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January 09, 2010

Study finds anti-depressants only good for extreme or chronic depression

Op-Ed Contributor - The Wrong Story About Depression - NYTimes.com This is a surprisingly good article that focuses on how depression is misdiagnosed and mistreated all across America.
Happy pills don’t work, the story quickly became, even though, boiled down to that headline, it was neither startling nor particularly true. It sounded true. After all, any number of experts have argued that antidepressants — and selective serotonin reuptake inhibitors like Paxil in particular — are overhyped and oversold. And after years of hearing about shady practices within the pharmaceutical industry, and of psychiatrists who enrich themselves in the shadows by helping the industry market its drugs, we are primed to believe stories of psychiatric trickery. Yet in all the excitement about “startling” news and “sugar pills,” a more nuanced and truer story about mental health care in America was all but lost. That story begins to take shape when you consider what the new study actually said: Antidepressants do work for very severely depressed people, as well as for those whose mild depression is chronic. However, the researchers found, the pills don’t work for people who aren’t really depressed — people with short-term, minor depression whose problems tend to get better on their own. For many of them, it’s often been observed, merely participating in a drug trial (with its accompanying conversation, education and emphasis on self-care) can be anti-depressant enough.

January 05, 2010

Stephen Hawking argues that we have externalized our evolution into books, culture

Stephen Hawking: "The Human Species Has Entered a New Stage of Evolution" - The Daily Galaxy Top Story of 2009 Totally fascinating.
"By contrast," Hawking says, "there are about 50,000 new books published in the English language each year, containing of the order of a hundred billion bits of information. Of course, the great majority of this information is garbage, and no use to any form of life. But, even so, the rate at which useful information can be added is millions, if not billions, higher than with DNA." This means Hawking says that we have entered a new phase of evolution. "At first, evolution proceeded by natural selection, from random mutations. This Darwinian phase, lasted about three and a half billion years, and produced us, beings who developed language, to exchange information." But what distinguishes us from our cave man ancestors is the knowledge that we have accumulated over the last ten thousand years, and particularly, Hawking points out, over the last three hundred. "I think it is legitimate to take a broader view, and include externally transmitted information, as well as DNA, in the evolution of the human race," Hawking said. In the last ten thousand years the human species has been in what Hawking calls, "an external transmission phase," where the internal record of information, handed down to succeeding generations in DNA, has not changed significantly. "But the external record, in books, and other long lasting forms of storage," Hawking says, "has grown enormously. Some people would use the term, evolution, only for the internally transmitted genetic material, and would object to it being applied to information handed down externally. But I think that is too narrow a view. We are more than just our genes." The time scale for evolution, in the external transmission period, has collapsed to about 50 years, or less.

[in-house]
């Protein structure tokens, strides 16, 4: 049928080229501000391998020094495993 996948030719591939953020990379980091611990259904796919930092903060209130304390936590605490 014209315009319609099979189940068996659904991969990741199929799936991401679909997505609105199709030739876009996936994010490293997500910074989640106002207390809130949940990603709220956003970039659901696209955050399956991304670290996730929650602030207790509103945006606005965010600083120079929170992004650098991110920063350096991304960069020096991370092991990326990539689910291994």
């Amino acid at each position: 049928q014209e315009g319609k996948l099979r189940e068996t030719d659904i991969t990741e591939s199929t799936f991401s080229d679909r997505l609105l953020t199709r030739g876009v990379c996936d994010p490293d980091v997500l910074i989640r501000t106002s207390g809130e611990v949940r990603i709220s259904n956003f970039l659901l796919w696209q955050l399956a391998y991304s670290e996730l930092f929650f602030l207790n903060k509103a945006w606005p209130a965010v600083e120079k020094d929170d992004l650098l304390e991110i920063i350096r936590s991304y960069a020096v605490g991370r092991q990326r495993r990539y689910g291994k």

January 01, 2010

Science: Does power inspire hypocrisy?

Why powerful people -- many of whom take a moral high ground -- don't practice what they preach
Researchers sought to determine whether power inspires hypocrisy, the tendency to hold high standards for others while performing morally suspect behaviors oneself. The research finds that power makes people stricter in moral judgment of others - while being less strict of their own behavior. The research was conducted by Joris Lammers and Diederik A. Stapel of Tilburg University in the Netherlands, and by Adam Galinsky of the Kellogg School of Management at Northwestern University in Evanston, Ill. The article will appear in a forthcoming issue of Psychological Science. "This research is especially relevant to the biggest scandals of 2009, as we look back on how private behavior often contradicted the public stance of particular individuals in power," said Galinsky, the Morris and Alice Kaplan Professor of Ethics and Decision in Management at the Kellogg School. "For instance, we saw some politicians use public funds for private benefits while calling for smaller government, or have extramarital affairs while advocating family values. Similarly, we witnessed CEOs of major financial institutions accepting executive bonuses while simultaneously asking for government bailout money on behalf of their companies." "According to our research, power and influence can cause a severe disconnect between public judgment and private behavior, and as a result, the powerful are stricter in their judgment of others while being more lenient toward their own actions," he continued.

December 28, 2009

XKCD explains gravity wells